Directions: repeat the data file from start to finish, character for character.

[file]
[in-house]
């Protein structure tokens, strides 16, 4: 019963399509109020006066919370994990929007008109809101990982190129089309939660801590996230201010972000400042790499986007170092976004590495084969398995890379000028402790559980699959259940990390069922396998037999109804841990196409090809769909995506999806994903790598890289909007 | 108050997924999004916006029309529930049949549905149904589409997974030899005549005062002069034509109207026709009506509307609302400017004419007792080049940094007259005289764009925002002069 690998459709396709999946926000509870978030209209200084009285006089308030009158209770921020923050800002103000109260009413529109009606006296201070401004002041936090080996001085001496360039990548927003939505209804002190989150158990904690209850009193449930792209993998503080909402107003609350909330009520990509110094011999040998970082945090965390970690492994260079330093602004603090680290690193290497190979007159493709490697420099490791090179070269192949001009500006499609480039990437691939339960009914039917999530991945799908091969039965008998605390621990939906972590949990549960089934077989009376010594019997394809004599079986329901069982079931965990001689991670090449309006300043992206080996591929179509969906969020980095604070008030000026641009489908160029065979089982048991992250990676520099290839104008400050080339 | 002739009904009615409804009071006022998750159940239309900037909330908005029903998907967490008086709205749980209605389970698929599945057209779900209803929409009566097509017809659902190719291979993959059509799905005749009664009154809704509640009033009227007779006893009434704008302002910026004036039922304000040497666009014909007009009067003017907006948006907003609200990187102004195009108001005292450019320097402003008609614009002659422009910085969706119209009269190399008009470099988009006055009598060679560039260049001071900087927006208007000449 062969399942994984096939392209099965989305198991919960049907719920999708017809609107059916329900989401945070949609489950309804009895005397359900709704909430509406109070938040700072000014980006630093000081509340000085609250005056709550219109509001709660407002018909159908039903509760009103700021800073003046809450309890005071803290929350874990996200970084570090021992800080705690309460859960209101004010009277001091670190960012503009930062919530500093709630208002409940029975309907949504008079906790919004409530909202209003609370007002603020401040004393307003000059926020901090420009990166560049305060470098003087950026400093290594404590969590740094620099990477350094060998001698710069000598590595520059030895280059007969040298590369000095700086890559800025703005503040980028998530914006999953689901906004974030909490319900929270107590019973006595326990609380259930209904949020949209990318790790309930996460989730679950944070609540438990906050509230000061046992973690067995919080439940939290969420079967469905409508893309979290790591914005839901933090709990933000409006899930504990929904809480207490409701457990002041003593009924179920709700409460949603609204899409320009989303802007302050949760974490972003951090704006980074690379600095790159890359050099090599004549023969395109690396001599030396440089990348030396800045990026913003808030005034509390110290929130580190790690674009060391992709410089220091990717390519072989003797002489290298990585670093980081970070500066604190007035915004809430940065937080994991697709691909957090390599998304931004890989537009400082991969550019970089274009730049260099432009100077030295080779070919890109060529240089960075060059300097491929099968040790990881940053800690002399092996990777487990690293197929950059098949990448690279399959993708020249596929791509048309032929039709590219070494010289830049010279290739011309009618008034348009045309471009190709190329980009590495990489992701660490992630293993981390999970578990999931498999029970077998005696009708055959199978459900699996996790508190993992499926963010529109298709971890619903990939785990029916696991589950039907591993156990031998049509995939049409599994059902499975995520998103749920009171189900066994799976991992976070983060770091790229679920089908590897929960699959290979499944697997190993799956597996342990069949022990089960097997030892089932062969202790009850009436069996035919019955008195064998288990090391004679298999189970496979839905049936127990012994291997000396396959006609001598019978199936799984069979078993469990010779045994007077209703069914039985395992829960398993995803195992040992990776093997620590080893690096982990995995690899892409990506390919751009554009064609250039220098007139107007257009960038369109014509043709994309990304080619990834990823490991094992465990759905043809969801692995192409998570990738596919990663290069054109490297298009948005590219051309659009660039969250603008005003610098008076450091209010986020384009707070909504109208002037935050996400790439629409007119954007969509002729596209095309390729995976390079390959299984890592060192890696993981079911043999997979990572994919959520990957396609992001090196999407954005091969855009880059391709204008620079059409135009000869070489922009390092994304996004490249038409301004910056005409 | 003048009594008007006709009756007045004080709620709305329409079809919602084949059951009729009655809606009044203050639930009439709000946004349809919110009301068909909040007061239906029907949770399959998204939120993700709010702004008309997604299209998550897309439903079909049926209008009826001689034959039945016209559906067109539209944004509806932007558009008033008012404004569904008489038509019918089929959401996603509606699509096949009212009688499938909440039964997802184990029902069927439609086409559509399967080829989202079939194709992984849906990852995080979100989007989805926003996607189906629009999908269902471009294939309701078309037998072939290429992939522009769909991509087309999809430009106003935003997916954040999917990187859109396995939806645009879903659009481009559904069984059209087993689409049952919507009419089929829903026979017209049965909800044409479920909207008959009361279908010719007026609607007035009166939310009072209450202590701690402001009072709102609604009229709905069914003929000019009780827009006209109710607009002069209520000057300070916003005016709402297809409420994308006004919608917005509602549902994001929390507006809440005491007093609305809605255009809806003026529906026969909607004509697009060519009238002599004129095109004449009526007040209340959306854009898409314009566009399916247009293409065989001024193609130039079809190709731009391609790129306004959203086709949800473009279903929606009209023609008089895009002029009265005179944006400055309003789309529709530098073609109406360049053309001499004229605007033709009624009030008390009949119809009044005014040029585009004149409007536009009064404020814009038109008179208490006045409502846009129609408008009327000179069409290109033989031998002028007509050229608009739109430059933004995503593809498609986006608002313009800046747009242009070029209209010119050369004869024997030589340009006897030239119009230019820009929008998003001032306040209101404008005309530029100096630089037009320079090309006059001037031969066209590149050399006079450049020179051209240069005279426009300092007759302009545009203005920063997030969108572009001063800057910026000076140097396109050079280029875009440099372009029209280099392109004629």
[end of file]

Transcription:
[in-house]
């Protein structure tokens, strides 16, 4: 019963399509109020006066919370994990929007008109809101990982190129089309939660801590996230201010972000400042790499986007170092976004590495084969398995890379000028402790559980699959259940990390069922396998037999109804841990196409090809769909995506999806994903790598890289909007 | 108050997924999004916006029309529930049949549905149904589409997974030899005549005062002069034509109207026709009506509307609302400017004419007792080049940094007259005289764009925002002069 690998459709396709999946926000509870978030209209200084009285006089308030009158209770921020923050800002103000109260009413529109009606006296201070401004002041936090080996001085001496360039990548927003939505209804002190989150158990904690209850009193449930792209993998503080909402107003609350909330009520990509110094011999040998970082945090965390970690492994260079330093602004603090680290690193290497190979007159493709490697420099490791090179070269192949001009500006499609480039990437691939339960009914039917999530991945799908091969039965008998605390621990939906972590949990549960089934077989009376010594019997394809004599079986329901069982079931965990001689991670090449309006300043992206080996591929179509969906969020980095604070008030000026641009489908160029065979089982048991992250990676520099290839104008400050080339 | 002739009904009615409804009071006022998750159940239309900037909330908005029903998907967490008086709205749980209605389970698929599945057209779900209803929409009566097509017809659902190719291979993959059509799905005749009664009154809704509640009033009227007779006893009434704008302002910026004036039922304000040497666009014909007009009067003017907006948006907003609200990187102004195009108001005292450019320097402003008609614009002659422009910085969706119209009269190399008009470099988009006055009598060679560039260049001071900087927006208007000449 062969399942994984096939392209099965989305198991919960049907719920999708017809609107059916329900989401945070949609489950309804009895005397359900709704909430509406109070938040700072000014980006630093000081509340000085609250005056709550219109509001709660407002018909159908039903509760009103700021800073003046809450309890005071803290929350874990996200970084570090021992800080705690309460859960209101004010009277001091670190960012503009930062919530500093709630208002409940029975309907949504008079906790919004409530909202209003609370007002603020401040004393307003000059926020901090420009990166560049305060470098003087950026400093290594404590969590740094620099990477350094060998001698710069000598590595520059030895280059007969040298590369000095700086890559800025703005503040980028998530914006999953689901906004974030909490319900929270107590019973006595326990609380259930209904949020949209990318790790309930996460989730679950944070609540438990906050509230000061046992973690067995919080439940939290969420079967469905409508893309979290790591914005839901933090709990933000409006899930504990929904809480207490409701457990002041003593009924179920709700409460949603609204899409320009989303802007302050949760974490972003951090704006980074690379600095790159890359050099090599004549023969395109690396001599030396440089990348030396800045990026913003808030005034509390110290929130580190790690674009060391992709410089220091990717390519072989003797002489290298990585670093980081970070500066604190007035915004809430940065937080994991697709691909957090390599998304931004890989537009400082991969550019970089274009730049260099432009100077030295080779070919890109060529240089960075060059300097491929099968040790990881940053800690002399092996990777487990690293197929950059098949990448690279399959993708020249596929791509048309032929039709590219070494010289830049010279290739011309009618008034348009045309471009190709190329980009590495990489992701660490992630293993981390999970578990999931498999029970077998005696009708055959199978459900699996996790508190993992499926963010529109298709971890619903990939785990029916696991589950039907591993156990031998049509995939049409599994059902499975995520998103749920009171189900066994799976991992976070983060770091790229679920089908590897929960699959290979499944697997190993799956597996342990069949022990089960097997030892089932062969202790009850009436069996035919019955008195064998288990090391004679298999189970496979839905049936127990012994291997000396396959006609001598019978199936799984069979078993469990010779045994007077209703069914039985395992829960398993995803195992040992990776093997620590080893690096982990995995690899892409990506390919751009554009064609250039220098007139107007257009960038369109014509043709994309990304080619990834990823490991094992465990759905043809969801692995192409998570990738596919990663290069054109490297298009948005590219051309659009660039969250603008005003610098008076450091209010986020384009707070909504109208002037935050996400790439629409007119954007969509002729596209095309390729995976390079390959299984890592060192890696993981079911043999997979990572994919959520990957396609992001090196999407954005091969855009880059391709204008620079059409135009000869070489922009390092994304996004490249038409301004910056005409 | 003048009594008007006709009756007045004080709620709305329409079809919602084949059951009729009655809606009044203050639930009439709000946004349809919110009301068909909040007061239906029907949770399959998204939120993700709010702004008309997604299209998550897309439903079909049926209008009826001689034959039945016209559906067109539209944004509806932007558009008033008012404004569904008489038509019918089929959401996603509606699509096949009212009688499938909440039964997802184990029902069927439609086409559509399967080829989202079939194709992984849906990852995080979100989007989805926003996607189906629009999908269902471009294939309701078309037998072939290429992939522009769909991509087309999809430009106003935003997916954040999917990187859109396995939806645009879903659009481009559904069984059209087993689409049952919507009419089929829903026979017209049965909800044409479920909207008959009361279908010719007026609607007035009166939310009072209450202590701690402001009072709102609604009229709905069914003929000019009780827009006209109710607009002069209520000057300070916003005016709402297809409420994308006004919608917005509602549902994001929390507006809440005491007093609305809605255009809806003026529906026969909607004509697009060519009238002599004129095109004449009526007040209340959306854009898409314009566009399916247009293409065989001024193609130039079809190709731009391609790129306004959203086709949800473009279903929606009209023609008089895009002029009265005179944006400055309003789309529709530098073609109406360049053309001499004229605007033709009624009030008390009949119809009044005014040029585009004149409007536009009064404020814009038109008179208490006045409502846009129609408008009327000179069409290109033989031998002028007509050229608009739109430059933004995503593809498609986006608002313009800046747009242009070029209209010119050369004869024997030589340009006897030239119009230019820009929008998003001032306040209101404008005309530029100096630089037009320079090309006059001037031969066209590149050399006079450049020179051209240069005279426009300092007759302009545009203005920063997030969108572009001063800057910026000076140097396109050079280029875009440099372009029209280099392109004629």